And I watched multiple movies for Alien Visitors, which has forced me to reconsider just how much work I need to put in. My initial thought was that with one movie/TV show/movie series to watch per chapter, this would be relatively low-intensity. But this week, for the ET pregnancy chapter, I watched Village of the Damned, Children of the Damned, the 1995 Village remake and started on 2019’s School of the Damned (I’ll get to the reviews in the next week or two). Plus writing the chapter. Which is a roundabout way of saying that I may need to do more and watch more than I’d initially thought. It’s true, The Astronaut’s Wife will be noted in the appendix rather than the heart of the chapter, but will seeing it help me understand the subgenre better? What about the excellent TV movie The Stranger Within? I don’t have the time to watch everything in every chapter but how much do I need to place a movie in context?

I’m confident I’ll figure it out, though this may be more demanding than I thought. But fortunately, even with an October deadline next year I should be able to get the work done without blowing off any of my other projects. Fingers crossed.

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A somewhat chaotic week, but a productive one.

Although today was pretty much a mess.

I got about a third of the way through the abortion/birth control chapter of Undead Sexist Cliches. I watched E.T. for Alien Visitors, as well as the special features on the DVD (I usually skip them when it’s a Netflix DVD, but they proved useful for my Aliens and Children chapter). I got my Leafs done, and a little bit of work on Questionable Minds. I also got word that No One Can Slay Her made it out of the slush pile to the second round of reviews and so did Southern Discomfort at Baen Books. Neither of which means a sale — I know that from experience — but still, that’s good news. And I sold a couple of copies of Sex For Dinner, Death for Breakfast in a discussion of Bond on FB.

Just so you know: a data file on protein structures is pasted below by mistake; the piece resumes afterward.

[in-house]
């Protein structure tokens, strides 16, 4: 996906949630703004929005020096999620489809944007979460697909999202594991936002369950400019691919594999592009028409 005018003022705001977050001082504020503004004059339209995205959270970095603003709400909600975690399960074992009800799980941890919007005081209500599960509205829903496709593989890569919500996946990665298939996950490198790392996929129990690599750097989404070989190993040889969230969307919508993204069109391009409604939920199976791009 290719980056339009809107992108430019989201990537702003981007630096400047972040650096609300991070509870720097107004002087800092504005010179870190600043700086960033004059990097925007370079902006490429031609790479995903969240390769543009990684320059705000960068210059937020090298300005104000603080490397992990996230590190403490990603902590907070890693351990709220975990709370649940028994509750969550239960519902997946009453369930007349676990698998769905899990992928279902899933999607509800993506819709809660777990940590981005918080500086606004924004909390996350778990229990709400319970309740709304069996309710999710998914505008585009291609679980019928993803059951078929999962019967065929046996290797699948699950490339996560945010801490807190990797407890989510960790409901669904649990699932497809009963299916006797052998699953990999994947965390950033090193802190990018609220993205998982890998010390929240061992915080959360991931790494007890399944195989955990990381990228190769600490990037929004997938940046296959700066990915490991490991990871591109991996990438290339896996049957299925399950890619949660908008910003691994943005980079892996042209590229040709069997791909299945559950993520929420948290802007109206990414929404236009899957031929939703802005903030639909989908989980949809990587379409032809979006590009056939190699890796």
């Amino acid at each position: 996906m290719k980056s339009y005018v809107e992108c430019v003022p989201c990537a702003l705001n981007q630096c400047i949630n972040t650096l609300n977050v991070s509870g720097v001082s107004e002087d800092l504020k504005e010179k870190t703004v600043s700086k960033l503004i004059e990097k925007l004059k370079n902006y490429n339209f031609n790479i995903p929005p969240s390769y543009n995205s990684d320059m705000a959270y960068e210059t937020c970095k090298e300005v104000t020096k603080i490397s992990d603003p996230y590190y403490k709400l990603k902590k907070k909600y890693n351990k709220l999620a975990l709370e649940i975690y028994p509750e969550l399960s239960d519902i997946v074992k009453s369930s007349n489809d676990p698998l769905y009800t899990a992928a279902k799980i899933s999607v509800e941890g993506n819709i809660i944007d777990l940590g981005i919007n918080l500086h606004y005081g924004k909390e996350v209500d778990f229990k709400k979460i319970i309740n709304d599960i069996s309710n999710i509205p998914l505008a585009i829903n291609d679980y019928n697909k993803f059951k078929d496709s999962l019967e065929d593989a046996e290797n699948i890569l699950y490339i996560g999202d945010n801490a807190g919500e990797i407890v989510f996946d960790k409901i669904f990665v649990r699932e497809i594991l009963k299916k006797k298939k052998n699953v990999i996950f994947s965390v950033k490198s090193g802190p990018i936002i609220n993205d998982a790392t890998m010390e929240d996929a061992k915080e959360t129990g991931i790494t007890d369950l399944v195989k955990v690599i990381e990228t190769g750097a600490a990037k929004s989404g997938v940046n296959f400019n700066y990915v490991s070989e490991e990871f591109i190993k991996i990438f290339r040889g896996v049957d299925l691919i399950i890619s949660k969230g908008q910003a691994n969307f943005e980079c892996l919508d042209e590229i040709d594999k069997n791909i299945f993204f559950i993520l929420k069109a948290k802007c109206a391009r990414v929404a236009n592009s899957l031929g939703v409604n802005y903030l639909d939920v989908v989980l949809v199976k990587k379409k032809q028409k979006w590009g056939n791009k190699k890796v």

The dogs, however, ate up quite a bit of time. I took care of them Wednesday while TYG was working on something demanding and they proved, as they often do, a distraction (they’re much quieter sitting with her in the bedroom). Then early this morning, Plush dog woke up in some sort of pain, and wandered around the bedroom, with his back legs giving out a couple of times. As TYG had been up late and needed sleep, I took Plushie down with me to the living room (I was already up — bad night of sleep again). Normally I’d have tried drifting back to sleep but while Plushie seemed fine I was worried enough that I couldn’t bring myself to sleep. And caring for him meant I didn’t get any early morning work done, nor did I exercise. The rest of the day I was pretty dazed; I managed to finish my Leafs for the week, then it was pretty much sleep and blogging. I’ll be taking him to the vet later today. Prayers appreciated that it’s something simple to fix and definitely not seriously threatening.

Oh, and I published a blog post on Atomic Junkshop about the insane, illogical plot of Avengers #60 which worked for me as a teen but looks more ridiculous every time I reread it. But the John Buscema art never stops looking good, like this shot of the wedding reception.#SFWApro. All rights to image remain with current holder.